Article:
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Proposed Scholarships Would Make Going to College Cheaper in PA, But There’s a Catch

Proposed Scholarships Would Make Going to College Cheaper in PA, But There’s a Catch

by Stephen Caurso of Spotlight PA

Photo courtesy of Aneri Pattani / Spotlight PA

Gov. Josh Shapiro, meanwhile, wants to combine state-run universities and community colleges into one system with cheaper tuition for many students.

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Pennsylvania lawmakers are entering into budget season with the joint goal of making it more affordable to attend college in the commonwealth. As with most issues in the Capitol, Democrats and Republicans have different ideas about how to do it.

The GOP majority in the state Senate is pitching new scholarships that target “in-demand” occupations and offer money in exchange for post-grads living in Pennsylvania.

Democratic Gov. Josh Shapiro has set his sights on Pennsylvania’s 10 state-run and 15 community colleges, pitching a major overhaul that would combine the two systems, boost funding, and eventually cap tuition at $1,000 per semester for many families.

Exactly what will end up in the budget due June 30 is unclear, though state Rep. Peter Schweyer (D., Lehigh), chair of the state House’s Education Committee, said lawmakers universally agree college should be more affordable.

“Budget season is always funny,” Schweyer told Spotlight PA. “I’m not going to make any predictions, but I don’t hate [state Senate Republicans’] ideas and there’s a lot of space we can work together.”

Shapiro has often noted that Pennsylvania ranks 49th out of 50 for direct state appropriations for higher education. Funding per full-time public college student started to decline in the early 2000s as enrollment increased. Funding then cratered during the Great Recession amid deep budget cuts as federal aid evaporated and state tax returns sagged.

This reduction can be seen across multiple budget lines, a Spotlight PA analysis shows. Lawmakers provided more than $500 million for the Pennsylvania State System of Higher Education in the 2008-09 budget before slashing it by almost $100 million. State funding for the system didn’t hit the $500 million mark again until 2022.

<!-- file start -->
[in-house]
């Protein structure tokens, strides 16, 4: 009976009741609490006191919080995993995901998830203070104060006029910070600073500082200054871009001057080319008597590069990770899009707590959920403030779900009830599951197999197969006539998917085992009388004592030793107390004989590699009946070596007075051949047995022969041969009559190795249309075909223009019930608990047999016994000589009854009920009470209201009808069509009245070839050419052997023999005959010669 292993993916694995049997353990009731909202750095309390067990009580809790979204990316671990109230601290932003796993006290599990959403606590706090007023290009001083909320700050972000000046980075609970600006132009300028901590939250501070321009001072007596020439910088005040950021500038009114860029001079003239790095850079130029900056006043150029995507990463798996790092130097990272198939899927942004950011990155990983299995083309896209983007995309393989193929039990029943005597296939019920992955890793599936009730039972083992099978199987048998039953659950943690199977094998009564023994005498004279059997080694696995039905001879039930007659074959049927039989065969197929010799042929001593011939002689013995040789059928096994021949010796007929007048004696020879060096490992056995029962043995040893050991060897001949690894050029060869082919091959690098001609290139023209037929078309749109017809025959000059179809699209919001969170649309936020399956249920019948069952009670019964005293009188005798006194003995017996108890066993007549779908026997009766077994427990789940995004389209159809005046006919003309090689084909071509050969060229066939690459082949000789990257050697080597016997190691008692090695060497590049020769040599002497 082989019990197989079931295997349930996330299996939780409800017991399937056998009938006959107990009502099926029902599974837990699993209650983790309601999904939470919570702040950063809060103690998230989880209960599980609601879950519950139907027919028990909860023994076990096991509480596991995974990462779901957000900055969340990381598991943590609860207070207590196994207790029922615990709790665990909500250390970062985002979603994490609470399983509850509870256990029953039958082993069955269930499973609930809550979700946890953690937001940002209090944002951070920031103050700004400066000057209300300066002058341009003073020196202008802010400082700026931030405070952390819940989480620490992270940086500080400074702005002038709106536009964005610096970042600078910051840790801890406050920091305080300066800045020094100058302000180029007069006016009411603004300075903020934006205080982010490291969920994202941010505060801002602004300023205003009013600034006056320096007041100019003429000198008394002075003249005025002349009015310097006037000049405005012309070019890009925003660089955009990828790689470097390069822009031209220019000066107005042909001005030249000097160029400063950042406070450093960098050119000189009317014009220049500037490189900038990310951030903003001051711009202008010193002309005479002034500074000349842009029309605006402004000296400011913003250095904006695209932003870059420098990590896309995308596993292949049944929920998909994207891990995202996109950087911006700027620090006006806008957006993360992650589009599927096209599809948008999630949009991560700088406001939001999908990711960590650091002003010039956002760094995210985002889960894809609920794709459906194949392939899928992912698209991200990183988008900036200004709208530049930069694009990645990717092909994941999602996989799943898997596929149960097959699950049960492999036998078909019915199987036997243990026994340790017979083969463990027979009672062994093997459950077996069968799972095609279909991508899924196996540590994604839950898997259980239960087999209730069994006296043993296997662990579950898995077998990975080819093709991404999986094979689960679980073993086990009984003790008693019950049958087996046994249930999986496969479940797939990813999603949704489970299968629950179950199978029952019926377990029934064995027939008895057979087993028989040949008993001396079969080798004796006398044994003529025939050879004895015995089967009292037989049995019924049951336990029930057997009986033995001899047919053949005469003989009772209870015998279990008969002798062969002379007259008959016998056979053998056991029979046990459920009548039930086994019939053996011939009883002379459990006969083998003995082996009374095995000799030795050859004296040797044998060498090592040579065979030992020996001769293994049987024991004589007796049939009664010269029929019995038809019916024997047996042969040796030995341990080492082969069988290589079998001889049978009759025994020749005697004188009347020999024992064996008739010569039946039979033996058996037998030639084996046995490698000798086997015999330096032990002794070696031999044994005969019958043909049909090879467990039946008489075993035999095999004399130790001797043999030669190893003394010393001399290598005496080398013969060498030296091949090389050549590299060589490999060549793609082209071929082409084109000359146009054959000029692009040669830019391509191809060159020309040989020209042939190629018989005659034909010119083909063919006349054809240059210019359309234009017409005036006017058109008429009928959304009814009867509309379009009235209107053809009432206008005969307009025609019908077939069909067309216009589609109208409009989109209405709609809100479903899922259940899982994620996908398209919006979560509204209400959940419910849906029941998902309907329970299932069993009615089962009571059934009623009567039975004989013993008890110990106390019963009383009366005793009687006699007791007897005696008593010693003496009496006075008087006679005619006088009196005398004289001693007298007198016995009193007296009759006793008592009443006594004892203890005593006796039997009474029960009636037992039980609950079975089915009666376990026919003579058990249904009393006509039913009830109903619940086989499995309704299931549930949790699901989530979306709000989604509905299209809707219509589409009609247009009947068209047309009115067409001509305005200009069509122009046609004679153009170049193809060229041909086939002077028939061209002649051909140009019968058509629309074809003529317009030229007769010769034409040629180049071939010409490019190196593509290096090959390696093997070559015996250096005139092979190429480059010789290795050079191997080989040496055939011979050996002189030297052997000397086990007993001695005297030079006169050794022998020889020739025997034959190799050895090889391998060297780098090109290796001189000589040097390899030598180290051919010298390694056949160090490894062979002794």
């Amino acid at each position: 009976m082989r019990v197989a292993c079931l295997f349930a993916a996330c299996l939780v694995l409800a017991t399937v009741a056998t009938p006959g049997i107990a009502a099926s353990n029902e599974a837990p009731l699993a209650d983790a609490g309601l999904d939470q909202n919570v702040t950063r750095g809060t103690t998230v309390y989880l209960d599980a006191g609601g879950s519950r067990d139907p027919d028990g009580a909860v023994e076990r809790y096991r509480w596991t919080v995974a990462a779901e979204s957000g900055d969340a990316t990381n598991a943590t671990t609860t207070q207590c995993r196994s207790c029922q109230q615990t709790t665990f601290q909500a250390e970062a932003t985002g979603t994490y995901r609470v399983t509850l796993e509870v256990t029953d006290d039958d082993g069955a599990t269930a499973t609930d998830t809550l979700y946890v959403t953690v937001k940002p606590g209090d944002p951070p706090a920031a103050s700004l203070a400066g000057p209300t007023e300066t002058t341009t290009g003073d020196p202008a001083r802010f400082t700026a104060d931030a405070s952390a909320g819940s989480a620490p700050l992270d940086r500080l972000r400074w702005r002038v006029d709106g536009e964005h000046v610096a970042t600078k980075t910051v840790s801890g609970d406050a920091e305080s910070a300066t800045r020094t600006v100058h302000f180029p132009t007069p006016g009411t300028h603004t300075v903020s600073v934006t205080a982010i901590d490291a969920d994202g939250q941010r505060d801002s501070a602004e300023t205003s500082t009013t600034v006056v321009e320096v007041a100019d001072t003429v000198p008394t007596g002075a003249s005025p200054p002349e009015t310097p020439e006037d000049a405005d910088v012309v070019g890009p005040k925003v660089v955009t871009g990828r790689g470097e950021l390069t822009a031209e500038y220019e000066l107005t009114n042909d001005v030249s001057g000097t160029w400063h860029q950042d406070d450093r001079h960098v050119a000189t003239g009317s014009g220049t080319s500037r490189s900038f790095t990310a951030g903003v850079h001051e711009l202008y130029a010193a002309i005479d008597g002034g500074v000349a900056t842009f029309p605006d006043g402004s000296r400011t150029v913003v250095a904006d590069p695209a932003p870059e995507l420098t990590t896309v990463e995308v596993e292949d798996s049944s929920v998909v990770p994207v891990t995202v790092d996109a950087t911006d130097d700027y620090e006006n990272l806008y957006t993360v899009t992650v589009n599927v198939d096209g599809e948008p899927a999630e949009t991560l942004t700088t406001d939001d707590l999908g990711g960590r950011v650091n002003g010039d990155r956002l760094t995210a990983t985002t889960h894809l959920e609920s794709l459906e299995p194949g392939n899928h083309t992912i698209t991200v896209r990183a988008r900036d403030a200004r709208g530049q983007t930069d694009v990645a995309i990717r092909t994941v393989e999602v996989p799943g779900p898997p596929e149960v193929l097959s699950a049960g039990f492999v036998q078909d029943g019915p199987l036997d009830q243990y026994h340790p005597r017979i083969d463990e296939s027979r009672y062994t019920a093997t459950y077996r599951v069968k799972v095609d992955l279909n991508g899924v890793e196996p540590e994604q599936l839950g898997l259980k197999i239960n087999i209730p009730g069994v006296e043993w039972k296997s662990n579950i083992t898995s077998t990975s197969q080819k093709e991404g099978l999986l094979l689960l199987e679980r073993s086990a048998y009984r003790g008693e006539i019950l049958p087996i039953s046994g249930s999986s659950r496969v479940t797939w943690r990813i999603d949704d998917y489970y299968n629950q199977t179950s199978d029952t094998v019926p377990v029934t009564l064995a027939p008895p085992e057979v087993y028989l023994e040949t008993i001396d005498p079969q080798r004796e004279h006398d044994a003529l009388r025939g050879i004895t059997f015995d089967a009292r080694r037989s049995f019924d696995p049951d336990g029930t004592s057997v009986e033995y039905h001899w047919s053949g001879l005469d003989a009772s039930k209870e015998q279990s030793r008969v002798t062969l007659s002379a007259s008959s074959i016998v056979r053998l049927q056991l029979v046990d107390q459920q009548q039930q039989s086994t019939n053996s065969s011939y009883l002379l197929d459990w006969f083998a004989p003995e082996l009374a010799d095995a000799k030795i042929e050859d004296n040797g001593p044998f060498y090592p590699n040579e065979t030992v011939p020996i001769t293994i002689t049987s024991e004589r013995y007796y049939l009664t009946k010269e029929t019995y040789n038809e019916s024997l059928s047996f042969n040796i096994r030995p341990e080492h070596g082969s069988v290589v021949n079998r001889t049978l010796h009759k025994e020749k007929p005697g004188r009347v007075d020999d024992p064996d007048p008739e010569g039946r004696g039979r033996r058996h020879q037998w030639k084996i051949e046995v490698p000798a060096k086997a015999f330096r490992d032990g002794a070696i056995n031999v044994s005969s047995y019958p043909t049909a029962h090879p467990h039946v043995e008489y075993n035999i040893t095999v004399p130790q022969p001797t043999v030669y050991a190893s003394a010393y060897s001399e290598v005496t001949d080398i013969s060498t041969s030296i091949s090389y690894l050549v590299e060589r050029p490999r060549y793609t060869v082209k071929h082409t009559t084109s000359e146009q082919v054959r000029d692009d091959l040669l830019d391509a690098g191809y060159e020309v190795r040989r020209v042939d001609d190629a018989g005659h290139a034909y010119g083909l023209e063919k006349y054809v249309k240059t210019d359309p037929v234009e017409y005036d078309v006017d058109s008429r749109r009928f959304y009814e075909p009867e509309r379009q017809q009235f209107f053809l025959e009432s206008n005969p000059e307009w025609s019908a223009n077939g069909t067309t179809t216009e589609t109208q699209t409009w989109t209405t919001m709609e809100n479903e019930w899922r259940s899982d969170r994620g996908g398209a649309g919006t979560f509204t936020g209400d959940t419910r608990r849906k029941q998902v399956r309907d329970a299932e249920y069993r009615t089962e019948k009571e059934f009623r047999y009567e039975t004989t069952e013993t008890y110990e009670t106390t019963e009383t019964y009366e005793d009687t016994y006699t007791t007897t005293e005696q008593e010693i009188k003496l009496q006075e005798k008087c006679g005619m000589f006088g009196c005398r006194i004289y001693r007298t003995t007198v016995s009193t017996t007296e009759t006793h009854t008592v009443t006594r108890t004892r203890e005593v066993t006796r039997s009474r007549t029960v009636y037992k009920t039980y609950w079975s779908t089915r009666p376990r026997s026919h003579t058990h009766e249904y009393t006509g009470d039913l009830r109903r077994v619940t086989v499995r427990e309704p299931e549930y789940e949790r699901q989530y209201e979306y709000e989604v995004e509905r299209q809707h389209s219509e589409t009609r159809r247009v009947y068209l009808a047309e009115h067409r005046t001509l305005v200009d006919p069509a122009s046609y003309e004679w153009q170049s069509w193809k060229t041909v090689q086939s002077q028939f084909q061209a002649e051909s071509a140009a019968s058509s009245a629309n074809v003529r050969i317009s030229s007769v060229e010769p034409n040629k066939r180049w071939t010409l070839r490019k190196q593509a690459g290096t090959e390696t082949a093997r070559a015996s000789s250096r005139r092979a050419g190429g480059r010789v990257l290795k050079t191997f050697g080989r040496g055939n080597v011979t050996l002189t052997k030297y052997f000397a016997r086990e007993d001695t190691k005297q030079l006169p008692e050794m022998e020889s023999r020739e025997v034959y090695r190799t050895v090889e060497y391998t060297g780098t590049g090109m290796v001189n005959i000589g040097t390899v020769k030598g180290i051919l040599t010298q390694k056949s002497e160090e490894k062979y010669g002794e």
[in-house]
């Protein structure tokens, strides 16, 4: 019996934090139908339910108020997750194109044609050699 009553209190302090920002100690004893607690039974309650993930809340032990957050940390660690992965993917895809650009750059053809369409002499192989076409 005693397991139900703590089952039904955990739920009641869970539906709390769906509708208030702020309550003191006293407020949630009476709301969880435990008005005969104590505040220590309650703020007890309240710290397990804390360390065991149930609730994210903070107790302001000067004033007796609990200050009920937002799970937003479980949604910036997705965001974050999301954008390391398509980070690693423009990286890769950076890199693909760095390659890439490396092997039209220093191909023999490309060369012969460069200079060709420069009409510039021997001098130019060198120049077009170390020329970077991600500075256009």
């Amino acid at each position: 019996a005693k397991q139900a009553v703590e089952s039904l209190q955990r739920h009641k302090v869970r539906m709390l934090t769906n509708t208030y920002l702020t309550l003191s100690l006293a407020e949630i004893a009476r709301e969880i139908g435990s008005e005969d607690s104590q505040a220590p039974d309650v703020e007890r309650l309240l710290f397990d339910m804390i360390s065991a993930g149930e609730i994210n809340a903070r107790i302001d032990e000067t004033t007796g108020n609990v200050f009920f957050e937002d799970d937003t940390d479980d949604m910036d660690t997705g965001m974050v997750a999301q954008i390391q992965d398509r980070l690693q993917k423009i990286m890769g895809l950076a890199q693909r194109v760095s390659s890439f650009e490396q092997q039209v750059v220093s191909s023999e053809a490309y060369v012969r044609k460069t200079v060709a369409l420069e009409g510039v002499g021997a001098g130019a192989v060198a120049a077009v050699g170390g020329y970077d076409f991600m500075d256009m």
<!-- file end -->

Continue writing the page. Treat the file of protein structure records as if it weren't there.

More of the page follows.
These decisions have led to tuition hikes, budget cuts, or both at schools across Pennsylvania. For PASSHE, it meant consolidating six schools into two in 2022.

Riley Bennett, a 20-year-old cybersecurity student, just finished his first year at Slippery Rock University, which is in the PASSHE system.

He chose Slippery Rock partially because tuition and fees were affordable at $22,000 a year. After scholarships and financial aid, he’s responsible for roughly $10,000 a year to attend, which he’s covering through loans and a job stocking shelves at a grocery store.

Still, he’ll exit school with between $20,000 to $40,000 in debt, which will require a delicate balancing act once he graduates, given rising costs for housing, utilities, and food.

“I feel like there’s a lot of stigmas around loans,” he said. “I’ve taken out loans, but I know people who haven’t gone to college out of fear of loans.”

Pennsylvania’s public colleges are some of the most expensive of their kind in the country; one estimate finds the state has the fifth most expensive public university system nationwide.

That number includes Lincoln, Penn State, Pitt, and Temple — semi-private entities that get public money every year — and a spokesperson for PASSHE said it has kept its overall price to students nearly flat since 2018.

By the time Shapiro took office last year, funding for Pennsylvania’s state universities had already begun to tick up slightly. Between former Gov. Tom Wolf’s last budget and Shapiro’s first, PASSHE’s annual line item increased by $110 million, up to $585 million for the budget year that will end on June 30.

In his second budget, Shapiro pitched a further increase, along with an ambitious structural overhaul to “ensure our new system is the most affordable pathway to a postsecondary credential or degree.”

“For the better part of the last decade, the conversations around higher ed in this building have been about subtraction. Subtracting resources. Subtracting services. Subtracting access,” Shapiro said in his February budget address. “We need to play a game of addition, not subtraction, and focus on building a world-class system of higher education.”

A March report from the administration noted that other states with similar unified systems allow students to transfer credits across the whole system (most community colleges currently participate in a system that allows students to transfer certain credits), provide a common application that can be used for all schools, and allow cross-registration in different schools.